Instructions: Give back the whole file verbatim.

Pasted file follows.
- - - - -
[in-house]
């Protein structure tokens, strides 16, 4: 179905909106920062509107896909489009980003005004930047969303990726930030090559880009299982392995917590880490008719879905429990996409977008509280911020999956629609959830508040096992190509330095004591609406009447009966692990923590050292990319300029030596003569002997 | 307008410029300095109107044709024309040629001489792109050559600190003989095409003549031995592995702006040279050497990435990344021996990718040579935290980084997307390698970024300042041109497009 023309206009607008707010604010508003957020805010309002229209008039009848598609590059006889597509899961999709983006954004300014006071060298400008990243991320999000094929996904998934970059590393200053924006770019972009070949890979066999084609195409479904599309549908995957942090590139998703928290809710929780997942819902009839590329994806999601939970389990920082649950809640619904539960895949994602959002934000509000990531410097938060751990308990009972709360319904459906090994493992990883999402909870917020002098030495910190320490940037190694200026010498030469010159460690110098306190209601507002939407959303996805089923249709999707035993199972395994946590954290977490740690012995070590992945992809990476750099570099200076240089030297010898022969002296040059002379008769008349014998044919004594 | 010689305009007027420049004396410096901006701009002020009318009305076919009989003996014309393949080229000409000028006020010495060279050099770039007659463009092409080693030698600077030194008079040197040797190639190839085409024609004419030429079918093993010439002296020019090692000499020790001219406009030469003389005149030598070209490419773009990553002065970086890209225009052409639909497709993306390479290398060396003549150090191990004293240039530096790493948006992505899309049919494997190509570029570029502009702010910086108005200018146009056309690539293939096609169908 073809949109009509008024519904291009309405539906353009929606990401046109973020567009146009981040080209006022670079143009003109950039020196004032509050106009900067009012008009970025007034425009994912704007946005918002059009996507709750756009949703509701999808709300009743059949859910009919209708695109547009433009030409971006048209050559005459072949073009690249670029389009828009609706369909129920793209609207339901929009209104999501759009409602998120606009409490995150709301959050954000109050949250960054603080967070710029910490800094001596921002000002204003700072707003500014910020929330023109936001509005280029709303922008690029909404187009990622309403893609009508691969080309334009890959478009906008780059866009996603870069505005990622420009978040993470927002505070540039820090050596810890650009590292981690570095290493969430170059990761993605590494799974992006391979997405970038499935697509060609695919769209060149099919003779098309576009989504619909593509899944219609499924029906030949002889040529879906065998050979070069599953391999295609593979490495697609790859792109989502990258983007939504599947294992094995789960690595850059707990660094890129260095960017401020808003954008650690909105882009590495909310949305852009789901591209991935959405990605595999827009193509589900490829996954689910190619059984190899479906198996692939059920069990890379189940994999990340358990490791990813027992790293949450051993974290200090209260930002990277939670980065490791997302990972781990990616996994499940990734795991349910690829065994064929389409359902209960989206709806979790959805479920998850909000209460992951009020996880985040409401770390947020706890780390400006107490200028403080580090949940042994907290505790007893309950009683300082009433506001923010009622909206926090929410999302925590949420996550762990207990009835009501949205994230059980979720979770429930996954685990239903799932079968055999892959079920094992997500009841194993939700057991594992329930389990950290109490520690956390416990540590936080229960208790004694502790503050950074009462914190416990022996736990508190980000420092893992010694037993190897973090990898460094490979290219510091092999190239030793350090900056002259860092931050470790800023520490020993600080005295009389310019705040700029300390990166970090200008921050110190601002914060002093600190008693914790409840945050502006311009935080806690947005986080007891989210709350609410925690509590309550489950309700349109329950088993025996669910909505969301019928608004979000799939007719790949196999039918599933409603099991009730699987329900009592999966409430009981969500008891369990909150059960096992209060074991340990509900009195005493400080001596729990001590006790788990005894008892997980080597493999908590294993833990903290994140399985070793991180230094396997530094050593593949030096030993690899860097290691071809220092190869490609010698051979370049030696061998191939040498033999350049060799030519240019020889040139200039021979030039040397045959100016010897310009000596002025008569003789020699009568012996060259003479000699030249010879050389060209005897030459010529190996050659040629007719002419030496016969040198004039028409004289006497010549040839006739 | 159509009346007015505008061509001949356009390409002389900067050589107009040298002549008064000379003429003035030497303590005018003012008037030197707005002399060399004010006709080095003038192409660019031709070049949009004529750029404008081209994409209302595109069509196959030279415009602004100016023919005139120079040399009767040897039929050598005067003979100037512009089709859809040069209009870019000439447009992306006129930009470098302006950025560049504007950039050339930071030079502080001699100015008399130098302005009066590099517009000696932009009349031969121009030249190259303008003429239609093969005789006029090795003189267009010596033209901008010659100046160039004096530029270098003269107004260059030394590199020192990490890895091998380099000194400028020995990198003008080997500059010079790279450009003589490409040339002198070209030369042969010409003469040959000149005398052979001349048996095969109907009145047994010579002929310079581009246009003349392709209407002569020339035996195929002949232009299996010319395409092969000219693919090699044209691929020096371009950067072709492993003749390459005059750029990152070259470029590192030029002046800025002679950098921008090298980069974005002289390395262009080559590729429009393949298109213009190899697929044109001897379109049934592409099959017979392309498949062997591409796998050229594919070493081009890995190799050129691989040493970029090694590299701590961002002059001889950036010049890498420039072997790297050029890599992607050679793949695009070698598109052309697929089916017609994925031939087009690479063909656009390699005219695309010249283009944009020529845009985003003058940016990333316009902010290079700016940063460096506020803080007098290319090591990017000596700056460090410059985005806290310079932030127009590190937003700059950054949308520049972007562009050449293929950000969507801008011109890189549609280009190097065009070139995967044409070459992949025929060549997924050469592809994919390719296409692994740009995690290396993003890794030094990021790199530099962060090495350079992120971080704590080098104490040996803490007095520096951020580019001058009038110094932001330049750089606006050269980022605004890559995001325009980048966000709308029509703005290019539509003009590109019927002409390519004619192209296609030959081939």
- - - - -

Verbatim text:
[in-house]
């Protein structure tokens, strides 16, 4: 179905909106920062509107896909489009980003005004930047969303990726930030090559880009299982392995917590880490008719879905429990996409977008509280911020999956629609959830508040096992190509330095004591609406009447009966692990923590050292990319300029030596003569002997 | 307008410029300095109107044709024309040629001489792109050559600190003989095409003549031995592995702006040279050497990435990344021996990718040579935290980084997307390698970024300042041109497009 023309206009607008707010604010508003957020805010309002229209008039009848598609590059006889597509899961999709983006954004300014006071060298400008990243991320999000094929996904998934970059590393200053924006770019972009070949890979066999084609195409479904599309549908995957942090590139998703928290809710929780997942819902009839590329994806999601939970389990920082649950809640619904539960895949994602959002934000509000990531410097938060751990308990009972709360319904459906090994493992990883999402909870917020002098030495910190320490940037190694200026010498030469010159460690110098306190209601507002939407959303996805089923249709999707035993199972395994946590954290977490740690012995070590992945992809990476750099570099200076240089030297010898022969002296040059002379008769008349014998044919004594 | 010689305009007027420049004396410096901006701009002020009318009305076919009989003996014309393949080229000409000028006020010495060279050099770039007659463009092409080693030698600077030194008079040197040797190639190839085409024609004419030429079918093993010439002296020019090692000499020790001219406009030469003389005149030598070209490419773009990553002065970086890209225009052409639909497709993306390479290398060396003549150090191990004293240039530096790493948006992505899309049919494997190509570029570029502009702010910086108005200018146009056309690539293939096609169908 073809949109009509008024519904291009309405539906353009929606990401046109973020567009146009981040080209006022670079143009003109950039020196004032509050106009900067009012008009970025007034425009994912704007946005918002059009996507709750756009949703509701999808709300009743059949859910009919209708695109547009433009030409971006048209050559005459072949073009690249670029389009828009609706369909129920793209609207339901929009209104999501759009409602998120606009409490995150709301959050954000109050949250960054603080967070710029910490800094001596921002000002204003700072707003500014910020929330023109936001509005280029709303922008690029909404187009990622309403893609009508691969080309334009890959478009906008780059866009996603870069505005990622420009978040993470927002505070540039820090050596810890650009590292981690570095290493969430170059990761993605590494799974992006391979997405970038499935697509060609695919769209060149099919003779098309576009989504619909593509899944219609499924029906030949002889040529879906065998050979070069599953391999295609593979490495697609790859792109989502990258983007939504599947294992094995789960690595850059707990660094890129260095960017401020808003954008650690909105882009590495909310949305852009789901591209991935959405990605595999827009193509589900490829996954689910190619059984190899479906198996692939059920069990890379189940994999990340358990490791990813027992790293949450051993974290200090209260930002990277939670980065490791997302990972781990990616996994499940990734795991349910690829065994064929389409359902209960989206709806979790959805479920998850909000209460992951009020996880985040409401770390947020706890780390400006107490200028403080580090949940042994907290505790007893309950009683300082009433506001923010009622909206926090929410999302925590949420996550762990207990009835009501949205994230059980979720979770429930996954685990239903799932079968055999892959079920094992997500009841194993939700057991594992329930389990950290109490520690956390416990540590936080229960208790004694502790503050950074009462914190416990022996736990508190980000420092893992010694037993190897973090990898460094490979290219510091092999190239030793350090900056002259860092931050470790800023520490020993600080005295009389310019705040700029300390990166970090200008921050110190601002914060002093600190008693914790409840945050502006311009935080806690947005986080007891989210709350609410925690509590309550489950309700349109329950088993025996669910909505969301019928608004979000799939007719790949196999039918599933409603099991009730699987329900009592999966409430009981969500008891369990909150059960096992209060074991340990509900009195005493400080001596729990001590006790788990005894008892997980080597493999908590294993833990903290994140399985070793991180230094396997530094050593593949030096030993690899860097290691071809220092190869490609010698051979370049030696061998191939040498033999350049060799030519240019020889040139200039021979030039040397045959100016010897310009000596002025008569003789020699009568012996060259003479000699030249010879050389060209005897030459010529190996050659040629007719002419030496016969040198004039028409004289006497010549040839006739 | 159509009346007015505008061509001949356009390409002389900067050589107009040298002549008064000379003429003035030497303590005018003012008037030197707005002399060399004010006709080095003038192409660019031709070049949009004529750029404008081209994409209302595109069509196959030279415009602004100016023919005139120079040399009767040897039929050598005067003979100037512009089709859809040069209009870019000439447009992306006129930009470098302006950025560049504007950039050339930071030079502080001699100015008399130098302005009066590099517009000696932009009349031969121009030249190259303008003429239609093969005789006029090795003189267009010596033209901008010659100046160039004096530029270098003269107004260059030394590199020192990490890895091998380099000194400028020995990198003008080997500059010079790279450009003589490409040339002198070209030369042969010409003469040959000149005398052979001349048996095969109907009145047994010579002929310079581009246009003349392709209407002569020339035996195929002949232009299996010319395409092969000219693919090699044209691929020096371009950067072709492993003749390459005059750029990152070259470029590192030029002046800025002679950098921008090298980069974005002289390395262009080559590729429009393949298109213009190899697929044109001897379109049934592409099959017979392309498949062997591409796998050229594919070493081009890995190799050129691989040493970029090694590299701590961002002059001889950036010049890498420039072997790297050029890599992607050679793949695009070698598109052309697929089916017609994925031939087009690479063909656009390699005219695309010249283009944009020529845009985003003058940016990333316009902010290079700016940063460096506020803080007098290319090591990017000596700056460090410059985005806290310079932030127009590190937003700059950054949308520049972007562009050449293929950000969507801008011109890189549609280009190097065009070139995967044409070459992949025929060549997924050469592809994919390719296409692994740009995690290396993003890794030094990021790199530099962060090495350079992120971080704590080098104490040996803490007095520096951020580019001058009038110094932001330049750089606006050269980022605004890559995001325009980048966000709308029509703005290019539509003009590109019927002409390519004619192209296609030959081939």